798 Art Zone

The 798 Art Zone or Dashanzi Art District can be found in the northeast corner of Beijing, capital city of the People’s Republic of China. The area currently houses a thriving artistic community in 50-year-old decommissioned military factory buildings. Nowadays, international artists like Ai Wei Wei display their work in transformed exhibition areas. The factory buildings are widely known for their Bauhaus architectural style, which originated in Germany.

Beijing Summer School

Look, it’s me! I’m awkwardly posing in front of an amazing artwork by Ming Wong at the Ullens Center for Contemporary Art. That one was definitely my favourite piece. I visited the 798 Art Zone last summer whilst I was studying Chinese philosophy at Beijing Normal University and eating lots of wonderful food.

History

The current site of the 798 Art zone used to house the Danshanzi factory complex, officially named ‘Joint Factory 718’. This complex was the result of military-industrial cooperation between the Soviet Union and PRC in the 1950s. Construction began in 1954 and equipmen was transported via the Trans-Siberian railway. Production finally began in 1957 with a grand opening ceremony of Communist brotherhood between China and East Germany. The factory was extremely succesful, but eventually became obsolete in the 1980s after political reforms. Sub-factory 798 used to be its largest component.

Artistic Transformation

After the factory was closed down, many artists decided to rent the vacant plants and eventually transform them into galleries, studios, and fashion shops. This is how the 798 Art Zone grew into its modern form. Avant-garde art was frowned upon by the government, so artists had already gotten used to living on the fringes of the city. In fact, many used to live and work in run-down houses near the old Summer Palace, until they were evicted.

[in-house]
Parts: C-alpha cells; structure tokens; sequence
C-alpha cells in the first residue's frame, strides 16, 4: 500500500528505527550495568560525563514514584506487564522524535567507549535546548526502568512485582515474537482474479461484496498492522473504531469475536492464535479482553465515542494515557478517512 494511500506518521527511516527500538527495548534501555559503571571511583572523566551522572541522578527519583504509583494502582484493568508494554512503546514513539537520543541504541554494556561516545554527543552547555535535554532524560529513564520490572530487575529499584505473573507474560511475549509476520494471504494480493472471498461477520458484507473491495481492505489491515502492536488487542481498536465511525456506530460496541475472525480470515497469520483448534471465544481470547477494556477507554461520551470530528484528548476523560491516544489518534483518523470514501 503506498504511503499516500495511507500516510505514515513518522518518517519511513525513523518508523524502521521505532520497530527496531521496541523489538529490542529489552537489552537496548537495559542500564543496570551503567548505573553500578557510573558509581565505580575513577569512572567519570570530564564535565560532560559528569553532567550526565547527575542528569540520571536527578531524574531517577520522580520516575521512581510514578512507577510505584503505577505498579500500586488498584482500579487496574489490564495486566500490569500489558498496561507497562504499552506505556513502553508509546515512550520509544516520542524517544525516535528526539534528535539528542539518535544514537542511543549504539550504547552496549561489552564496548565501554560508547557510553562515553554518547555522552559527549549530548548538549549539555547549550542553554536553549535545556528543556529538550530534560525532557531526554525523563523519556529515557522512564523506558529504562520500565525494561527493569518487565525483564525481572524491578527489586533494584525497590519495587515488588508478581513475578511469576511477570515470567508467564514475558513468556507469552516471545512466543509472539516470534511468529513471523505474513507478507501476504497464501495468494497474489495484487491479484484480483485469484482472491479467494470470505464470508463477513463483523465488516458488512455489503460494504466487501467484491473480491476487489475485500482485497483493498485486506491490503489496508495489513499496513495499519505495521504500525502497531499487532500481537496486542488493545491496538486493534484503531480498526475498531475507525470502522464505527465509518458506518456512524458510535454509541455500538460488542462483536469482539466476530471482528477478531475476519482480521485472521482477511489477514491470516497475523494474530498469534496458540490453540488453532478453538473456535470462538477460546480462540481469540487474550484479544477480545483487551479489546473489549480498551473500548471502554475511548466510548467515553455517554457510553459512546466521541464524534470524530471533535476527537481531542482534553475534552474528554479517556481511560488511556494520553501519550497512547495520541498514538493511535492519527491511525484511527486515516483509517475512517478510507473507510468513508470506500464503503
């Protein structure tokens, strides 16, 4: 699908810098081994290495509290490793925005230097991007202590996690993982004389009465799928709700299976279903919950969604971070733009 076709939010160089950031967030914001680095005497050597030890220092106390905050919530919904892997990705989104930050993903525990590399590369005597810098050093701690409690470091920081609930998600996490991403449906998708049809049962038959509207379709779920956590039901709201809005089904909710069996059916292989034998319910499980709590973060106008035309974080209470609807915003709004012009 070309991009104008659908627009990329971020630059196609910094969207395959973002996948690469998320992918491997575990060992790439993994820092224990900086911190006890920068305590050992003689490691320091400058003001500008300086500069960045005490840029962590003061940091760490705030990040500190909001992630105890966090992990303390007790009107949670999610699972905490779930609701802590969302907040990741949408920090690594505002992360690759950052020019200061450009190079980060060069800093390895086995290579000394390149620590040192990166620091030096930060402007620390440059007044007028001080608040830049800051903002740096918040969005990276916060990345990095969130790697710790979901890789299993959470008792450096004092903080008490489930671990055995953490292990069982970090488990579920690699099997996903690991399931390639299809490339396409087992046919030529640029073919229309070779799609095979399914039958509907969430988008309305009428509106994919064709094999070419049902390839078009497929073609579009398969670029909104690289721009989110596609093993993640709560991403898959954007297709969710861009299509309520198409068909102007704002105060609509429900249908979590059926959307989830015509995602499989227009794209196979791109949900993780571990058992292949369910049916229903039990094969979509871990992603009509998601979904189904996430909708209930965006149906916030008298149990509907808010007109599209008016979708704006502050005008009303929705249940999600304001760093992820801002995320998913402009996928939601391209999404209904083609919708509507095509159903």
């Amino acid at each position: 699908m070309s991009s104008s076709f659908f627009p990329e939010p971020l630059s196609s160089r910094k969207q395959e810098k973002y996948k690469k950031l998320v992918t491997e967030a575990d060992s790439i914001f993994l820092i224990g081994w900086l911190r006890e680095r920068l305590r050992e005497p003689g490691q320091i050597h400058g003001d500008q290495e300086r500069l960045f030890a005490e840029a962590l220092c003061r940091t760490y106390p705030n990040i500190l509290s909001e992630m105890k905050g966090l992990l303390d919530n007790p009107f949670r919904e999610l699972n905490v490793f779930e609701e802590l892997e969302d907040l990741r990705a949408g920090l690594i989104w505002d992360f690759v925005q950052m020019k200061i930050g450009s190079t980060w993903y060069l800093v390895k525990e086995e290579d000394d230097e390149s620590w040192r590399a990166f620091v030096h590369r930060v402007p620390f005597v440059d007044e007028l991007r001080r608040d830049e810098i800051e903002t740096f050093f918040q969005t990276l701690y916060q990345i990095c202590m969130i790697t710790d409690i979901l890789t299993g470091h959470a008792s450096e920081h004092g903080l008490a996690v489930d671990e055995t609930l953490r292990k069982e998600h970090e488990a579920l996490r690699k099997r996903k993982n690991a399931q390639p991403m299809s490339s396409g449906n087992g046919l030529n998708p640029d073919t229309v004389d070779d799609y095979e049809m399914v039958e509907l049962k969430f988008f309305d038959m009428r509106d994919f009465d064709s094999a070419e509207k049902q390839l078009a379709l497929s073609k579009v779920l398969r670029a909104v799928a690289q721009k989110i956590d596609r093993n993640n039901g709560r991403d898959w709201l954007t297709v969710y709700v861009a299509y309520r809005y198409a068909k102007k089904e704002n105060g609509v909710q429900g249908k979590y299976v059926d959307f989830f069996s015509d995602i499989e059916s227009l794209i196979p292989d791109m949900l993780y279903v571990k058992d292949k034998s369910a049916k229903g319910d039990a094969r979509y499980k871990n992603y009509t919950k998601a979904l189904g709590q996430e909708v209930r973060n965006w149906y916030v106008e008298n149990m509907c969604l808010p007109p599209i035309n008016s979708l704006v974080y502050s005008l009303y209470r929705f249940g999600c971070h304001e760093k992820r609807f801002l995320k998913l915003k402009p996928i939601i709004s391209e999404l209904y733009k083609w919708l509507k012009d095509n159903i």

Ullens Center for Contemporary Art

The Ullens Center for Contemporary Art is public not-for-profit art center within the 798 Art Zone. The center opened in November 2007 and waws founded by Guy and Myriam Ullens de Schooten. These world leading art collectors decided to build the center because of their deep affection for Chinese culture. I didn’t have a lot of time to explore the Art zone, but I don’t regret spending most of the afternoon in the Ullens Center. Even better: students do not have to pay the entrance fee!

If you happen to be travelling to Beijing anytime soon (or whenever), definitely do plan an afternoon visit to the art zone. Strolling around the whole district will take you about 20 minutes, but that’s shopping/gallery viewing/art center visits excluded. I’m a bit sad I didn’t get to see more, but I suppose I’ll just have go back to Beijing.

Talk to you later!

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